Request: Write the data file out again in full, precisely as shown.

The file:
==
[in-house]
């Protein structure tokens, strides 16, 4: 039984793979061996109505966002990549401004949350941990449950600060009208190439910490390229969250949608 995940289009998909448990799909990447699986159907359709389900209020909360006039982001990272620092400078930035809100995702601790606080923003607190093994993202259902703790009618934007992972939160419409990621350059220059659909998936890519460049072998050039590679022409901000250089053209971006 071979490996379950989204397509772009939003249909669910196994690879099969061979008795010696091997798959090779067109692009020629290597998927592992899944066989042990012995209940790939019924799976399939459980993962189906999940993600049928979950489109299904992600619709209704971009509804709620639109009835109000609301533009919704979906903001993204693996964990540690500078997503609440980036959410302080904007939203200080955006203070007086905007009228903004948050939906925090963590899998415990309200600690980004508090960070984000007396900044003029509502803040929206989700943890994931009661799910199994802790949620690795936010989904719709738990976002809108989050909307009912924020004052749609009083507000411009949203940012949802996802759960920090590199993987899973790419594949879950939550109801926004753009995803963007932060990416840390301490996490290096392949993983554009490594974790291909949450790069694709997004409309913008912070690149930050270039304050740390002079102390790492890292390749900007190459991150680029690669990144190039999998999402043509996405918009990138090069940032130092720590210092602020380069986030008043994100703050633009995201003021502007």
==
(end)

[in-house]
């Protein structure tokens, strides 16, 4: 039984793979061996109505966002990549401004949350941990449950600060009208190439910490390229969250949608 995940289009998909448990799909990447699986159907359709389900209020909360006039982001990272620092400078930035809100995702601790606080923003607190093994993202259902703790009618934007992972939160419409990621350059220059659909998936890519460049072998050039590679022409901000250089053209971006 071979490996379950989204397509772009939003249909669910196994690879099969061979008795010696091997798959090779067109692009020629290597998927592992899944066989042990012995209940790939019924799976399939459980993962189906999940993600049928979950489109299904992600619709209704971009509804709620639109009835109000609301533009919704979906903001993204693996964990540690500078997503609440980036959410302080904007939203200080955006203070007086905007009228903004948050939906925090963590899998415990309200600690980004508090960070984000007396900044003029509502803040929206989700943890994931009661799910199994802790949620690795936010989904719709738990976002809108989050909307009912924020004052749609009083507000411009949203940012949802996802759960920090590199993987899973790419594949879950939550109801926004753009995803963007932060990416840390301490996490290096392949993983554009490594974790291909949450790069694709997004409309913008912070690149930050270039304050740390002079102390790492890292390749900007190459991150680029690669990144190039999998999402043509996405918009990138090069940032130092720590210092602020380069986030008043994100703050633009995201003021502007």